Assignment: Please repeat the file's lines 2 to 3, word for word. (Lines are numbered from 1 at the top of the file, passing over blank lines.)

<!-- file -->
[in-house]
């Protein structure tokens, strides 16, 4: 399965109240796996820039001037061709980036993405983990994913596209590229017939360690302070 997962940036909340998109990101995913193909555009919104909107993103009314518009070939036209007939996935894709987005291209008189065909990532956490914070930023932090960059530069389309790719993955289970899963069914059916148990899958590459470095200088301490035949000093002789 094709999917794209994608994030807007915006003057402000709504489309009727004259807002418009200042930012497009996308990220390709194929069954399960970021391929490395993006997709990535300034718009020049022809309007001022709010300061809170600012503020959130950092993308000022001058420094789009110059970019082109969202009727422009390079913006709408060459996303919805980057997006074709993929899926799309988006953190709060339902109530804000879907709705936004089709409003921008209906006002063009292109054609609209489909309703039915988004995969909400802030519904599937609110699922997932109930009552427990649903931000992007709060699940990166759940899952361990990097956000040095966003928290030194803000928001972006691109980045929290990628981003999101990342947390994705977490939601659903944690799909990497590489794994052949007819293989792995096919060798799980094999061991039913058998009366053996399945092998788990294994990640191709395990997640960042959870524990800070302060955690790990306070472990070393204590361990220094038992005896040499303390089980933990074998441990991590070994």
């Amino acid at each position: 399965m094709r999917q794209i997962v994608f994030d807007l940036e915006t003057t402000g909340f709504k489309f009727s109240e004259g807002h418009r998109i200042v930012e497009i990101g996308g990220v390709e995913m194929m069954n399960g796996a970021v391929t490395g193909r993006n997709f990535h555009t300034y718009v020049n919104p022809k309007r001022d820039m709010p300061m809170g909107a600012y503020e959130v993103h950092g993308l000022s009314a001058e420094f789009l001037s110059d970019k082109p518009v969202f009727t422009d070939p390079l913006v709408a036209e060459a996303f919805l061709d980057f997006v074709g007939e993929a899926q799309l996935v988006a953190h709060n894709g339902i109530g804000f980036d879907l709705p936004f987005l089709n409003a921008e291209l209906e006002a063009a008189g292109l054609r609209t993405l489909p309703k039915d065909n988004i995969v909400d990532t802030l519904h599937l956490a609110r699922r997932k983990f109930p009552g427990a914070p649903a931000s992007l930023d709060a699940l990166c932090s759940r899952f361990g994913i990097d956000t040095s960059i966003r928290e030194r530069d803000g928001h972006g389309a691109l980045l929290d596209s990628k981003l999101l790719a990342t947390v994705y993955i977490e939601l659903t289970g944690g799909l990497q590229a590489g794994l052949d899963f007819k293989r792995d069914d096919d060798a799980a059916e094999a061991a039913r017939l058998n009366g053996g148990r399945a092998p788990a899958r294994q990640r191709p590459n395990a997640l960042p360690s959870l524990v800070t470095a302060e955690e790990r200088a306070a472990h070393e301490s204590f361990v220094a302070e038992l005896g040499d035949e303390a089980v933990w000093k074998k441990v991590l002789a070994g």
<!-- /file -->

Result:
């Protein structure tokens, strides 16, 4: 399965109240796996820039001037061709980036993405983990994913596209590229017939360690302070 997962940036909340998109990101995913193909555009919104909107993103009314518009070939036209007939996935894709987005291209008189065909990532956490914070930023932090960059530069389309790719993955289970899963069914059916148990899958590459470095200088301490035949000093002789 094709999917794209994608994030807007915006003057402000709504489309009727004259807002418009200042930012497009996308990220390709194929069954399960970021391929490395993006997709990535300034718009020049022809309007001022709010300061809170600012503020959130950092993308000022001058420094789009110059970019082109969202009727422009390079913006709408060459996303919805980057997006074709993929899926799309988006953190709060339902109530804000879907709705936004089709409003921008209906006002063009292109054609609209489909309703039915988004995969909400802030519904599937609110699922997932109930009552427990649903931000992007709060699940990166759940899952361990990097956000040095966003928290030194803000928001972006691109980045929290990628981003999101990342947390994705977490939601659903944690799909990497590489794994052949007819293989792995096919060798799980094999061991039913058998009366053996399945092998788990294994990640191709395990997640960042959870524990800070302060955690790990306070472990070393204590361990220094038992005896040499303390089980933990074998441990991590070994």
């Amino acid at each position: 399965m094709r999917q794209i997962v994608f994030d807007l940036e915006t003057t402000g909340f709504k489309f009727s109240e004259g807002h418009r998109i200042v930012e497009i990101g996308g990220v390709e995913m194929m069954n399960g796996a970021v391929t490395g193909r993006n997709f990535h555009t300034y718009v020049n919104p022809k309007r001022d820039m709010p300061m809170g909107a600012y503020e959130v993103h950092g993308l000022s009314a001058e420094f789009l001037s110059d970019k082109p518009v969202f009727t422009d070939p390079l913006v709408a036209e060459a996303f919805l061709d980057f997006v074709g007939e993929a899926q799309l996935v988006a953190h709060n894709g339902i109530g804000f980036d879907l709705p936004f987005l089709n409003a921008e291209l209906e006002a063009a008189g292109l054609r609209t993405l489909p309703k039915d065909n988004i995969v909400d990532t802030l519904h599937l956490a609110r699922r997932k983990f109930p009552g427990a914070p649903a931000s992007l930023d709060a699940l990166c932090s759940r899952f361990g994913i990097d956000t040095s960059i966003r928290e030194r530069d803000g928001h972006g389309a691109l980045l929290d596209s990628k981003l999101l790719a990342t947390v994705y993955i977490e939601l659903t289970g944690g799909l990497q590229a590489g794994l052949d899963f007819k293989r792995d069914d096919d060798a799980a059916e094999a061991a039913r017939l058998n009366g053996g148990r399945a092998p788990a899958r294994q990640r191709p590459n395990a997640l960042p360690s959870l524990v800070t470095a302060e955690e790990r200088a306070a472990h070393e301490s204590f361990v220094a302070e038992l005896g040499d035949e303390a089980v933990w000093k074998k441990v991590l002789a070994g």